By Anastazja Kolodziej

This year’s First Look Fair is set to be a one-day, 8-hour event Thursday, Sept. 20, following backlash from the Jewish community about previous date changes.

The First Look Fair, an event which gives students the opportunity to learn about clubs and organizations on campus, had initially been scheduled for Sept. 12 and 13. However, due to inclement weather, organizers announced Sept. 10 that the fair would be postponed to Wednesday and Thursday.

This year, Yom Kippur, the holiest day of the year for the Jewish people, is Wednesday. Many Jews observe Yom Kippur by attending services, fasting, and not using technology. As a result, some Jewish students would not be available to browse through the fair, and certain Jewish organizations within Hillel would not be able to table Wednesday.

An additional problem with the date change arose because the announcement came out on Rosh Hashanah, another Jewish holiday, which many Jewish chaplains and people in leadership positions were also respecting by refraining from using technology.

“I was the person who told the Hillel director, and I heard it secondhand because I also was not using my phone or anything,” said Ben Rosenbaum, a gabbai for Ometz, the conservative egalitarian Jewish community on campus. As gabbai, the sophomore history and secondary education major coordinates who leads weekly Shabbat service. “I was more frustrated that they changed the date on a day that no one could do anything about it and no one could be consulted about it.”

Stamp Student Union, the organizer of First Look Fair, publicized the date change on the First Look Fair webpage and Facebook page. A university student responded to the Facebook post expressing dismay about the date change due to the University’s high Jewish population. Approximately 19% of undergrads at Maryland are Jewish, according to Hillel International.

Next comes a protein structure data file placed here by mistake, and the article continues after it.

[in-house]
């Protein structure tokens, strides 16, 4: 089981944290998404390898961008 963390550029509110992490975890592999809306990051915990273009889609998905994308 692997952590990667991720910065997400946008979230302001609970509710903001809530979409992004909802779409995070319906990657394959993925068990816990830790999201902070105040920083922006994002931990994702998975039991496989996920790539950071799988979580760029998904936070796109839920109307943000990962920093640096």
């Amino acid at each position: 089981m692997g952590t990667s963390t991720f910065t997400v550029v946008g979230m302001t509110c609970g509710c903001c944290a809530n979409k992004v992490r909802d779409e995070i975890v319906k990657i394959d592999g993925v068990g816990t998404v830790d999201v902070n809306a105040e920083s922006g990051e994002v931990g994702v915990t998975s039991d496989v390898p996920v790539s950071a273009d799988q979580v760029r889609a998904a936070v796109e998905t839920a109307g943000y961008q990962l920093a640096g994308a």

“We had a decision to make, and we know the situation is not ideal,” Stamp’s Facebook page replied to the comment. “We respect the religious holidays of all of our students and regret that rescheduling First Look Fair impacts Yom Kippur observations on September 19th. We hope that still having the First Look Fair span two days (rather than just one) allows for the greatest number of students to come and participate.”

Two days later, Stamp moved the First Look Fair to be an 8-hour long event Thursday only in order to accommodate as many students and community members as possible, according to the First Look Fair webpage.

“We could see by the extended forecast that there would still be inclement weather… in the early part of the week and also knew that the end of the week brings Family Weekend activities,” said Stamp Assistant Director Donna Lim, explaining why the First Look Fair was not rescheduled for two other days of the week but rather for one.

While the new date for the First Look Fair solves the issue of scheduling the fair on Yom Kippur, some students are still unsatisfied with the date change.

“I think it was a bad decision to put it all on one day because I know several people who can’t go to it at all,” Rosenbaum said.

The First Look Fair will include nearly 600 student organizations, 100 departments, 30 non-profits, 7 merchants and 20 sponsors, according to Dr. Lim.

Featured Photo Credit: Courtesy of Sara Karlovitch, Bloc Editor. 

Anastazja Kolodziej is a sophomore journalism and classics major and can be reached



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